Barns, cottages and sheds full of treasures are hiding throughout rural Ontario and the hosts of Backroad Bounty are itching to find them and pick through the treasures within.
The Cottage Life TV show, starring Marty Gebel and Peter “Bam-Bam” Bamford, has just been renewed for a second season. The men were already friends before they became the focus of the show that has them touring the countryside, meeting regular folks who have amassed collections of antiques and assorted old junk.
Although they’re not total opposites, they’re certainly not alike. With his bushy beard and ever-present hat, Bam-Bam is a collector of things “with history and style” who is just starting to part with some of his wares. He hunts for what he calls Bamtiques, also the name of his business and website. If a piece is too precious or fragile, he’ll take a pass.
“If I can’t throw it in the back of the van without it breaking, I’m not interested. I’m sure porcelain plates and cups are important to someone, but I don’t want them.”
Gebel, a self-described regular guy, has been in the antique picking and dealing business his whole life. He has had retail stores and sells on Etsy and elsewhere online under the name, Modern Hipster Antiques. He says they’re both prepared when they go out to pick.
“We have our wish lists. I like early medical items. I like mid-century furnishings and I like scientific things and old country home furniture and things like that. Just a real eclectic mix of everything.”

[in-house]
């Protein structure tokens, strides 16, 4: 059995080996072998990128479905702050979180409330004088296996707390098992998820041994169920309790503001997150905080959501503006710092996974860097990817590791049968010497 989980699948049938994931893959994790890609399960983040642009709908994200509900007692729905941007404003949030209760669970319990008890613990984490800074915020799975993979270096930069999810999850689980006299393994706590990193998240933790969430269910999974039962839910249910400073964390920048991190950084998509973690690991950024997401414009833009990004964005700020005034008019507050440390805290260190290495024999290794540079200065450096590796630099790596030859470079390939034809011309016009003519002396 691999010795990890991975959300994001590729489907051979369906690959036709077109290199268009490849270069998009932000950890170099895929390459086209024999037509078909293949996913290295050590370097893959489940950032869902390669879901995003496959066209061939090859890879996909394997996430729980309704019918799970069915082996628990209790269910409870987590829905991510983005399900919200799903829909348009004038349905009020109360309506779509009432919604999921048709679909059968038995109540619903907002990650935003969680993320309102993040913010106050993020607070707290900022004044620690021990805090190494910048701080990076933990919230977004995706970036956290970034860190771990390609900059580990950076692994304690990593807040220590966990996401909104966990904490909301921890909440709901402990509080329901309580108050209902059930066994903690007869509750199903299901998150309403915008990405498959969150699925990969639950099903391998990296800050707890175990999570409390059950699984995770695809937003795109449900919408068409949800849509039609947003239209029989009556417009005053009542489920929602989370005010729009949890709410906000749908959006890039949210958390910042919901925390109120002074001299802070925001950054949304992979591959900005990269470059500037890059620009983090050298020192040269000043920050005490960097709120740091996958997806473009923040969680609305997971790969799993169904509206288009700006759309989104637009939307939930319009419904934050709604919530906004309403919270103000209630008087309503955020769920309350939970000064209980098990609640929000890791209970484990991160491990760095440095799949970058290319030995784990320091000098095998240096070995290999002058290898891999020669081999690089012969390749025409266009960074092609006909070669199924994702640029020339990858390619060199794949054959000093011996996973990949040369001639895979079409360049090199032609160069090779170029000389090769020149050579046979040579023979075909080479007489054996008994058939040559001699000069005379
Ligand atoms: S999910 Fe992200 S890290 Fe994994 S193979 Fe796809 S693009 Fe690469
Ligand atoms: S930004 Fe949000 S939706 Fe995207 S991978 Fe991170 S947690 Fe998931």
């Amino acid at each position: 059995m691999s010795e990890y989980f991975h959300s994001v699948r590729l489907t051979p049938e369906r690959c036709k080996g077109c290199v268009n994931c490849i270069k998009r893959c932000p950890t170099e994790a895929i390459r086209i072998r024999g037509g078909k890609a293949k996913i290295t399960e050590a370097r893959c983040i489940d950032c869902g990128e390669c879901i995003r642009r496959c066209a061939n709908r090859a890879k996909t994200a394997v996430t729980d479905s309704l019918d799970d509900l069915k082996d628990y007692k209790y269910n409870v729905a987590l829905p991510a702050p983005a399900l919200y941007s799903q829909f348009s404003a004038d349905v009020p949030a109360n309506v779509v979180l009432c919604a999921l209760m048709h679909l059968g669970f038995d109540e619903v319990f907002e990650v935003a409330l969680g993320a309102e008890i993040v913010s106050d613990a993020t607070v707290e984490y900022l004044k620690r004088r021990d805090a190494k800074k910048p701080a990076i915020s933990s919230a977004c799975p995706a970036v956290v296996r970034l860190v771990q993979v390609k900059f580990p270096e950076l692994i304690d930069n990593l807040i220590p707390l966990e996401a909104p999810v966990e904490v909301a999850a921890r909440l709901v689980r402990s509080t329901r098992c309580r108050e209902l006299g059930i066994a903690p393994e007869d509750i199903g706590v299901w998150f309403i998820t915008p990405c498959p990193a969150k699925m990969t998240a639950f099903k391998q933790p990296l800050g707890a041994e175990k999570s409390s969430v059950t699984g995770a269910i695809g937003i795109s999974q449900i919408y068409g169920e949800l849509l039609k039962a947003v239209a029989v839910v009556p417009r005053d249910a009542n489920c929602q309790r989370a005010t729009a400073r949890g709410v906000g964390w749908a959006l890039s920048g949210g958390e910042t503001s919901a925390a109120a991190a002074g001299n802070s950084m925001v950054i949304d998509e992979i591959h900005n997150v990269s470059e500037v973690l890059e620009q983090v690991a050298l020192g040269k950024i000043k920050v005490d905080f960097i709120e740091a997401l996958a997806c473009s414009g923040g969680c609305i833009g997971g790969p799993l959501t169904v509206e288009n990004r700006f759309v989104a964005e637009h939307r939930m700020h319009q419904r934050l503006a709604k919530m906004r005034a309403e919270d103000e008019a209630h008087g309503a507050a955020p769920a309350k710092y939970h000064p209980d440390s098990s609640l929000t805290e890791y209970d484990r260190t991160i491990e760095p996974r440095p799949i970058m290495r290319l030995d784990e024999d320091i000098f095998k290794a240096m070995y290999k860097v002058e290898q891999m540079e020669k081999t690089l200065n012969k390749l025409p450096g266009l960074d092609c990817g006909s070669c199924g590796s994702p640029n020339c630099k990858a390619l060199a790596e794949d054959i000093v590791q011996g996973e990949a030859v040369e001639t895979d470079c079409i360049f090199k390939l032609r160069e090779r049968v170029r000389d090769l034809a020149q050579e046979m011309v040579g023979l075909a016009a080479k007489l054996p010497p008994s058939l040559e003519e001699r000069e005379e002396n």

Like true pals, they’ll point out each others’ most-desired gems but when their tastes merge, Marty admits their competitive natures come out.
“We both go after certain types of toys, advertising and guy stuff.”
There’s no need for borderline hoarders to worry about organizing their junk and treasures before the Backroad Bounty crew arrives. Gebel says they thrive on the thrill of discovery regardless of how much effort it takes.
“We climb around like monkeys. We don’t care how dirty we get or how hot it is, it’s great.”
Antique dealers need not apply because that’s not what the show’s about. And anyone hoping to squeeze them for all they’re worth will be disappointed. They need wiggle room on an item’s cost so they can make a profit on their finds because, after all, this is how they make a living. As long as sellers are reasonable, they can usually shake hands on a deal. Sometimes, they’ll have their eyes on an item that the owner can’t let go of, no matter how long they’ve neglected or forgotten it. But Gebel says they have no worries about running out of items.
“The baby-boomers are retiring and their parents are passing on. So there’s two generations that are getting rid of a lot of stuff. And we’re prepared to take it off their hands.”
While production ramps up for season two, Cottage Life TV is rerunning season one’s shows and the station is on a free trial until May 16th. Bam-Bam says Backroad Bounty is now seen in half-a-dozen foreign lands.
“We’re getting friend requests and followers every day from Russia, Poland, Italy – the show airs in those countries and several others.”
Adds Gebel, “We’ve seen it narrated in another language but we haven’t seen anyone dub our voices yet. That would be just weird.”
If you’ve decided it’s finally time to rid yourself of the mish-mash of clap-trap and gems that you’ve amassed over the years, and it’s stored outside city limits, contact the show through the Backroad Bounty Facebook page or Cottage Life TV. But be prepared to sell because these guys are ready to buy.
published in the London Free Press